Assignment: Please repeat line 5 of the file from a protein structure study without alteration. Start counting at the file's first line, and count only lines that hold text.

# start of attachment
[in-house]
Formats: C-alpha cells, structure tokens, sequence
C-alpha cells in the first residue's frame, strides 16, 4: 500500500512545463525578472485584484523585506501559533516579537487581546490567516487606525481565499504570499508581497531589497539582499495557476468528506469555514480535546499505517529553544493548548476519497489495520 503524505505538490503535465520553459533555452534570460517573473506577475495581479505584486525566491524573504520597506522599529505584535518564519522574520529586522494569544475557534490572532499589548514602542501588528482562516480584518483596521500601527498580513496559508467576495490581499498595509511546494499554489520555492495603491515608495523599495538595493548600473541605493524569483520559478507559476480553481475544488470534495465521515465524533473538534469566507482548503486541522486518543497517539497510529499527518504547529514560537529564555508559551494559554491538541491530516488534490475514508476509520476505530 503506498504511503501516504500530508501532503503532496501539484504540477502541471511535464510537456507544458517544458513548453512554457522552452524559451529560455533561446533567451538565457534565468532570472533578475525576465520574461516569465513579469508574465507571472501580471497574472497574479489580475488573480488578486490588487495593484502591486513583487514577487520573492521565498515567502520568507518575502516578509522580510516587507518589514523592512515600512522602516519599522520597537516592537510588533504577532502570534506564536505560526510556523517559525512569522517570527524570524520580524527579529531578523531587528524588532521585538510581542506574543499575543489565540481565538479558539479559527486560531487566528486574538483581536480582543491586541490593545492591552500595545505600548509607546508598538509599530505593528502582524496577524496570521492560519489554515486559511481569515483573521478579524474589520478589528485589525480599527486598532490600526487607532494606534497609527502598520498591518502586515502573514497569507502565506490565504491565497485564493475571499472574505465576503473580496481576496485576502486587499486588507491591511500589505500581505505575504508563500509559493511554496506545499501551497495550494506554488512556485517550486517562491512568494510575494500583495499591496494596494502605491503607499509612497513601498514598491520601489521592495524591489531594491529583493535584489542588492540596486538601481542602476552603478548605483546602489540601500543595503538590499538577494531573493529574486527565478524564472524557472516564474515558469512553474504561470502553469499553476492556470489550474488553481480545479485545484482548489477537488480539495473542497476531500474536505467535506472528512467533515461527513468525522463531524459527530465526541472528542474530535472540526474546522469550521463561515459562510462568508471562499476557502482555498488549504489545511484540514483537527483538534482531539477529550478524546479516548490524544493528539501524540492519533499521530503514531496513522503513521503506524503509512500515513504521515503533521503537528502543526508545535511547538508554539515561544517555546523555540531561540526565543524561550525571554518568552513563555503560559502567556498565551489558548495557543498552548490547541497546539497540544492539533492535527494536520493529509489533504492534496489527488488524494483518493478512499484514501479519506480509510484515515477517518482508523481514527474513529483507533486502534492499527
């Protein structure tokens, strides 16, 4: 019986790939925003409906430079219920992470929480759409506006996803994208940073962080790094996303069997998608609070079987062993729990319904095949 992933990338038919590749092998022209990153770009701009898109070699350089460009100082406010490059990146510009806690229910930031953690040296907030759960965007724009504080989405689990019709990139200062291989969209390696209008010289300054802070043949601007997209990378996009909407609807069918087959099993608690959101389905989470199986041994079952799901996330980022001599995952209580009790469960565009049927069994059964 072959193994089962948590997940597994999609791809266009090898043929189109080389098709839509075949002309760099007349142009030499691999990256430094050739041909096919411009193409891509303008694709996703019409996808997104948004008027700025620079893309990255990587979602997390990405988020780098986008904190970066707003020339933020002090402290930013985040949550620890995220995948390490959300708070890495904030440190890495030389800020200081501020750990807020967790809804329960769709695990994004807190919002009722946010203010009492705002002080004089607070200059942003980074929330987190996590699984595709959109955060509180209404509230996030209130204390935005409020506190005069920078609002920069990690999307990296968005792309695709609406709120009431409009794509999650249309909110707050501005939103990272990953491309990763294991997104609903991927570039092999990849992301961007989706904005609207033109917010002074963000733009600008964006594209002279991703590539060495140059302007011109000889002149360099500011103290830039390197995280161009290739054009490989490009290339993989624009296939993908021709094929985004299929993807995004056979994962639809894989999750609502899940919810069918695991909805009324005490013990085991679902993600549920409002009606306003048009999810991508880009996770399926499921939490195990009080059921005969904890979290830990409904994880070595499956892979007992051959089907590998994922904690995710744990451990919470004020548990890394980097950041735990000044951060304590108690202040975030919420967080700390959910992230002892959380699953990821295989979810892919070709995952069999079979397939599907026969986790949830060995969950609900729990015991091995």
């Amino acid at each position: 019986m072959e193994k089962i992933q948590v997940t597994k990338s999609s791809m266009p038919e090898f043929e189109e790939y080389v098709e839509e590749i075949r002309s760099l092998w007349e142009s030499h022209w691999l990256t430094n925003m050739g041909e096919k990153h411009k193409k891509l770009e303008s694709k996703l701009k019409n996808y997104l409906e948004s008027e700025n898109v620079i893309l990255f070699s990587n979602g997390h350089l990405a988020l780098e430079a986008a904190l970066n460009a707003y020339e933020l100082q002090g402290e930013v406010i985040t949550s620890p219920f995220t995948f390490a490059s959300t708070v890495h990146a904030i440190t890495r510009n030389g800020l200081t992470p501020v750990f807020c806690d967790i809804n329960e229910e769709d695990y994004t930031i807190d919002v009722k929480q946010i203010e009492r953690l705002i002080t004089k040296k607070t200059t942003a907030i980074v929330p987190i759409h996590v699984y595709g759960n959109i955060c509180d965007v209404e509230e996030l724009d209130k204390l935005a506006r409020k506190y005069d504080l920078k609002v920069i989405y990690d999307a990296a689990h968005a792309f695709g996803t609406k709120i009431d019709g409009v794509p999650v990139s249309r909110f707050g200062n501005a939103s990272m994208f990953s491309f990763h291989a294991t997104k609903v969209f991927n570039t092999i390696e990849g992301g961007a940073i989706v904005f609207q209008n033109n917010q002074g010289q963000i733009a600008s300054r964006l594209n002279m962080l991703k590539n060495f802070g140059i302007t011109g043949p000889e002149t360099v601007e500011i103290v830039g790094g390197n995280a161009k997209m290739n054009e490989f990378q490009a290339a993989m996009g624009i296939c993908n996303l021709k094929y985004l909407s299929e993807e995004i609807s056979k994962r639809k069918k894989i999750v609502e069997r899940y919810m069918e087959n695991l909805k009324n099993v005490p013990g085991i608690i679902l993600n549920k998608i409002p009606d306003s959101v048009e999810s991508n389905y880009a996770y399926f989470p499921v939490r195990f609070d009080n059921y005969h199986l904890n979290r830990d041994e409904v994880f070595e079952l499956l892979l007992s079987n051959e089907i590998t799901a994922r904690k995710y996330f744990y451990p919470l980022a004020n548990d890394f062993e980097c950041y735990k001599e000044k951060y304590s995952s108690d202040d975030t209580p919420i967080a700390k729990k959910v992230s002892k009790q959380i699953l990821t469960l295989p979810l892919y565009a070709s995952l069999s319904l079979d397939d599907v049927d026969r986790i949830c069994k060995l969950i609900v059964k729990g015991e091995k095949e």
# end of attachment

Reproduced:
């Amino acid at each position: 019986m072959e193994k089962i992933q948590v997940t597994k990338s999609s791809m266009p038919e090898f043929e189109e790939y080389v098709e839509e590749i075949r002309s760099l092998w007349e142009s030499h022209w691999l990256t430094n925003m050739g041909e096919k990153h411009k193409k891509l770009e303008s694709k996703l701009k019409n996808y997104l409906e948004s008027e700025n898109v620079i893309l990255f070699s990587n979602g997390h350089l990405a988020l780098e430079a986008a904190l970066n460009a707003y020339e933020l100082q002090g402290e930013v406010i985040t949550s620890p219920f995220t995948f390490a490059s959300t708070v890495h990146a904030i440190t890495r510009n030389g800020l200081t992470p501020v750990f807020c806690d967790i809804n329960e229910e769709d695990y994004t930031i807190d919002v009722k929480q946010i203010e009492r953690l705002i002080t004089k040296k607070t200059t942003a907030i980074v929330p987190i759409h996590v699984y595709g759960n959109i955060c509180d965007v209404e509230e996030l724009d209130k204390l935005a506006r409020k506190y005069d504080l920078k609002v920069i989405y990690d999307a990296a689990h968005a792309f695709g996803t609406k709120i009431d019709g409009v794509p999650v990139s249309r909110f707050g200062n501005a939103s990272m994208f990953s491309f990763h291989a294991t997104k609903v969209f991927n570039t092999i390696e990849g992301g961007a940073i989706v904005f609207q209008n033109n917010q002074g010289q963000i733009a600008s300054r964006l594209n002279m962080l991703k590539n060495f802070g140059i302007t011109g043949p000889e002149t360099v601007e500011i103290v830039g790094g390197n995280a161009k997209m290739n054009e490989f990378q490009a290339a993989m996009g624009i296939c993908n996303l021709k094929y985004l909407s299929e993807e995004i609807s056979k994962r639809k069918k894989i999750v609502e069997r899940y919810m069918e087959n695991l909805k009324n099993v005490p013990g085991i608690i679902l993600n549920k998608i409002p009606d306003s959101v048009e999810s991508n389905y880009a996770y399926f989470p499921v939490r195990f609070d009080n059921y005969h199986l904890n979290r830990d041994e409904v994880f070595e079952l499956l892979l007992s079987n051959e089907i590998t799901a994922r904690k995710y996330f744990y451990p919470l980022a004020n548990d890394f062993e980097c950041y735990k001599e000044k951060y304590s995952s108690d202040d975030t209580p919420i967080a700390k729990k959910v992230s002892k009790q959380i699953l990821t469960l295989p979810l892919y565009a070709s995952l069999s319904l079979d397939d599907v049927d026969r986790i949830c069994k060995l969950i609900v059964k729990g015991e091995k095949e």